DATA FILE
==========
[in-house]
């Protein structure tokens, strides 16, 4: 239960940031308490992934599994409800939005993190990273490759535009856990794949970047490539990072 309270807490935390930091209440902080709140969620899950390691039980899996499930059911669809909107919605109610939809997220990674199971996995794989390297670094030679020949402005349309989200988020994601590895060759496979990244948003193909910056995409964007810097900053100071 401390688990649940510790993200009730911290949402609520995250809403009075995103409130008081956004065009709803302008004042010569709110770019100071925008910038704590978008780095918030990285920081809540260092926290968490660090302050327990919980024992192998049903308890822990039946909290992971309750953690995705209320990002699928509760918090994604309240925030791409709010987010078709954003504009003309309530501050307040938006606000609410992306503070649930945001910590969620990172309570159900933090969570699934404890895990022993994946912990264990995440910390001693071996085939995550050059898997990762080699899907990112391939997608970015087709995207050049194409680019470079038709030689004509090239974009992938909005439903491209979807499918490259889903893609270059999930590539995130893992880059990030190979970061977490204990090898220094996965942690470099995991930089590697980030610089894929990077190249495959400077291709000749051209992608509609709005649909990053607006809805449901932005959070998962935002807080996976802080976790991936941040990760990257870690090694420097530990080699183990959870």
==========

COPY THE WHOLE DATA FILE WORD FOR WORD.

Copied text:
[in-house]
């Protein structure tokens, strides 16, 4: 239960940031308490992934599994409800939005993190990273490759535009856990794949970047490539990072 309270807490935390930091209440902080709140969620899950390691039980899996499930059911669809909107919605109610939809997220990674199971996995794989390297670094030679020949402005349309989200988020994601590895060759496979990244948003193909910056995409964007810097900053100071 401390688990649940510790993200009730911290949402609520995250809403009075995103409130008081956004065009709803302008004042010569709110770019100071925008910038704590978008780095918030990285920081809540260092926290968490660090302050327990919980024992192998049903308890822990039946909290992971309750953690995705209320990002699928509760918090994604309240925030791409709010987010078709954003504009003309309530501050307040938006606000609410992306503070649930945001910590969620990172309570159900933090969570699934404890895990022993994946912990264990995440910390001693071996085939995550050059898997990762080699899907990112391939997608970015087709995207050049194409680019470079038709030689004509090239974009992938909005439903491209979807499918490259889903893609270059999930590539995130893992880059990030190979970061977490204990090898220094996965942690470099995991930089590697980030610089894929990077190249495959400077291709000749051209992608509609709005649909990053607006809805449901932005959070998962935002807080996976802080976790991936941040990760990257870690090694420097530990080699183990959870």